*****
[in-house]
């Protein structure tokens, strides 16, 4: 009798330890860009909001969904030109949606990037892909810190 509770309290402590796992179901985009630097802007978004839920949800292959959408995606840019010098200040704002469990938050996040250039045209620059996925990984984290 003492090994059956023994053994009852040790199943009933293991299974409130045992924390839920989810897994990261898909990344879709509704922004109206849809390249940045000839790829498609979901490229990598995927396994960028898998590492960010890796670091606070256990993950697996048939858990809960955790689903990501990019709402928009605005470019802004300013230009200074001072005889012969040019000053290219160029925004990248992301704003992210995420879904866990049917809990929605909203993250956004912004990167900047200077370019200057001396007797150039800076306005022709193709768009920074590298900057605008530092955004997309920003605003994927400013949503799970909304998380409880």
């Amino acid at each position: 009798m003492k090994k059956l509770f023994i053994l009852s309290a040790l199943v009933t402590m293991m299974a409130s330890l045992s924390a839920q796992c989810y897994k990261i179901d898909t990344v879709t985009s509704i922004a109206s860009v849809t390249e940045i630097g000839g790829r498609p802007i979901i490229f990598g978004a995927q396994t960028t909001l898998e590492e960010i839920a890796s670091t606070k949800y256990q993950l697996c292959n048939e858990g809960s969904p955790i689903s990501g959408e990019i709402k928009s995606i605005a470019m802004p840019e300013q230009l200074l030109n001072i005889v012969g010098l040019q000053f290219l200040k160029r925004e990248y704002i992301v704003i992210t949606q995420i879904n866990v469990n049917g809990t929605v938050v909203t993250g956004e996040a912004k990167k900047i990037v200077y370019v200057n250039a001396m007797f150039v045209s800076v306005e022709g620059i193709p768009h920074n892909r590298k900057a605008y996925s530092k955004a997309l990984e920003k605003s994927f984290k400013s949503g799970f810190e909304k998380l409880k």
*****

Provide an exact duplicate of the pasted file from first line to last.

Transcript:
[in-house]
């Protein structure tokens, strides 16, 4: 009798330890860009909001969904030109949606990037892909810190 509770309290402590796992179901985009630097802007978004839920949800292959959408995606840019010098200040704002469990938050996040250039045209620059996925990984984290 003492090994059956023994053994009852040790199943009933293991299974409130045992924390839920989810897994990261898909990344879709509704922004109206849809390249940045000839790829498609979901490229990598995927396994960028898998590492960010890796670091606070256990993950697996048939858990809960955790689903990501990019709402928009605005470019802004300013230009200074001072005889012969040019000053290219160029925004990248992301704003992210995420879904866990049917809990929605909203993250956004912004990167900047200077370019200057001396007797150039800076306005022709193709768009920074590298900057605008530092955004997309920003605003994927400013949503799970909304998380409880």
């Amino acid at each position: 009798m003492k090994k059956l509770f023994i053994l009852s309290a040790l199943v009933t402590m293991m299974a409130s330890l045992s924390a839920q796992c989810y897994k990261i179901d898909t990344v879709t985009s509704i922004a109206s860009v849809t390249e940045i630097g000839g790829r498609p802007i979901i490229f990598g978004a995927q396994t960028t909001l898998e590492e960010i839920a890796s670091t606070k949800y256990q993950l697996c292959n048939e858990g809960s969904p955790i689903s990501g959408e990019i709402k928009s995606i605005a470019m802004p840019e300013q230009l200074l030109n001072i005889v012969g010098l040019q000053f290219l200040k160029r925004e990248y704002i992301v704003i992210t949606q995420i879904n866990v469990n049917g809990t929605v938050v909203t993250g956004e996040a912004k990167k900047i990037v200077y370019v200057n250039a001396m007797f150039v045209s800076v306005e022709g620059i193709p768009h920074n892909r590298k900057a605008y996925s530092k955004a997309l990984e920003k605003s994927f984290k400013s949503g799970f810190e909304k998380l409880k």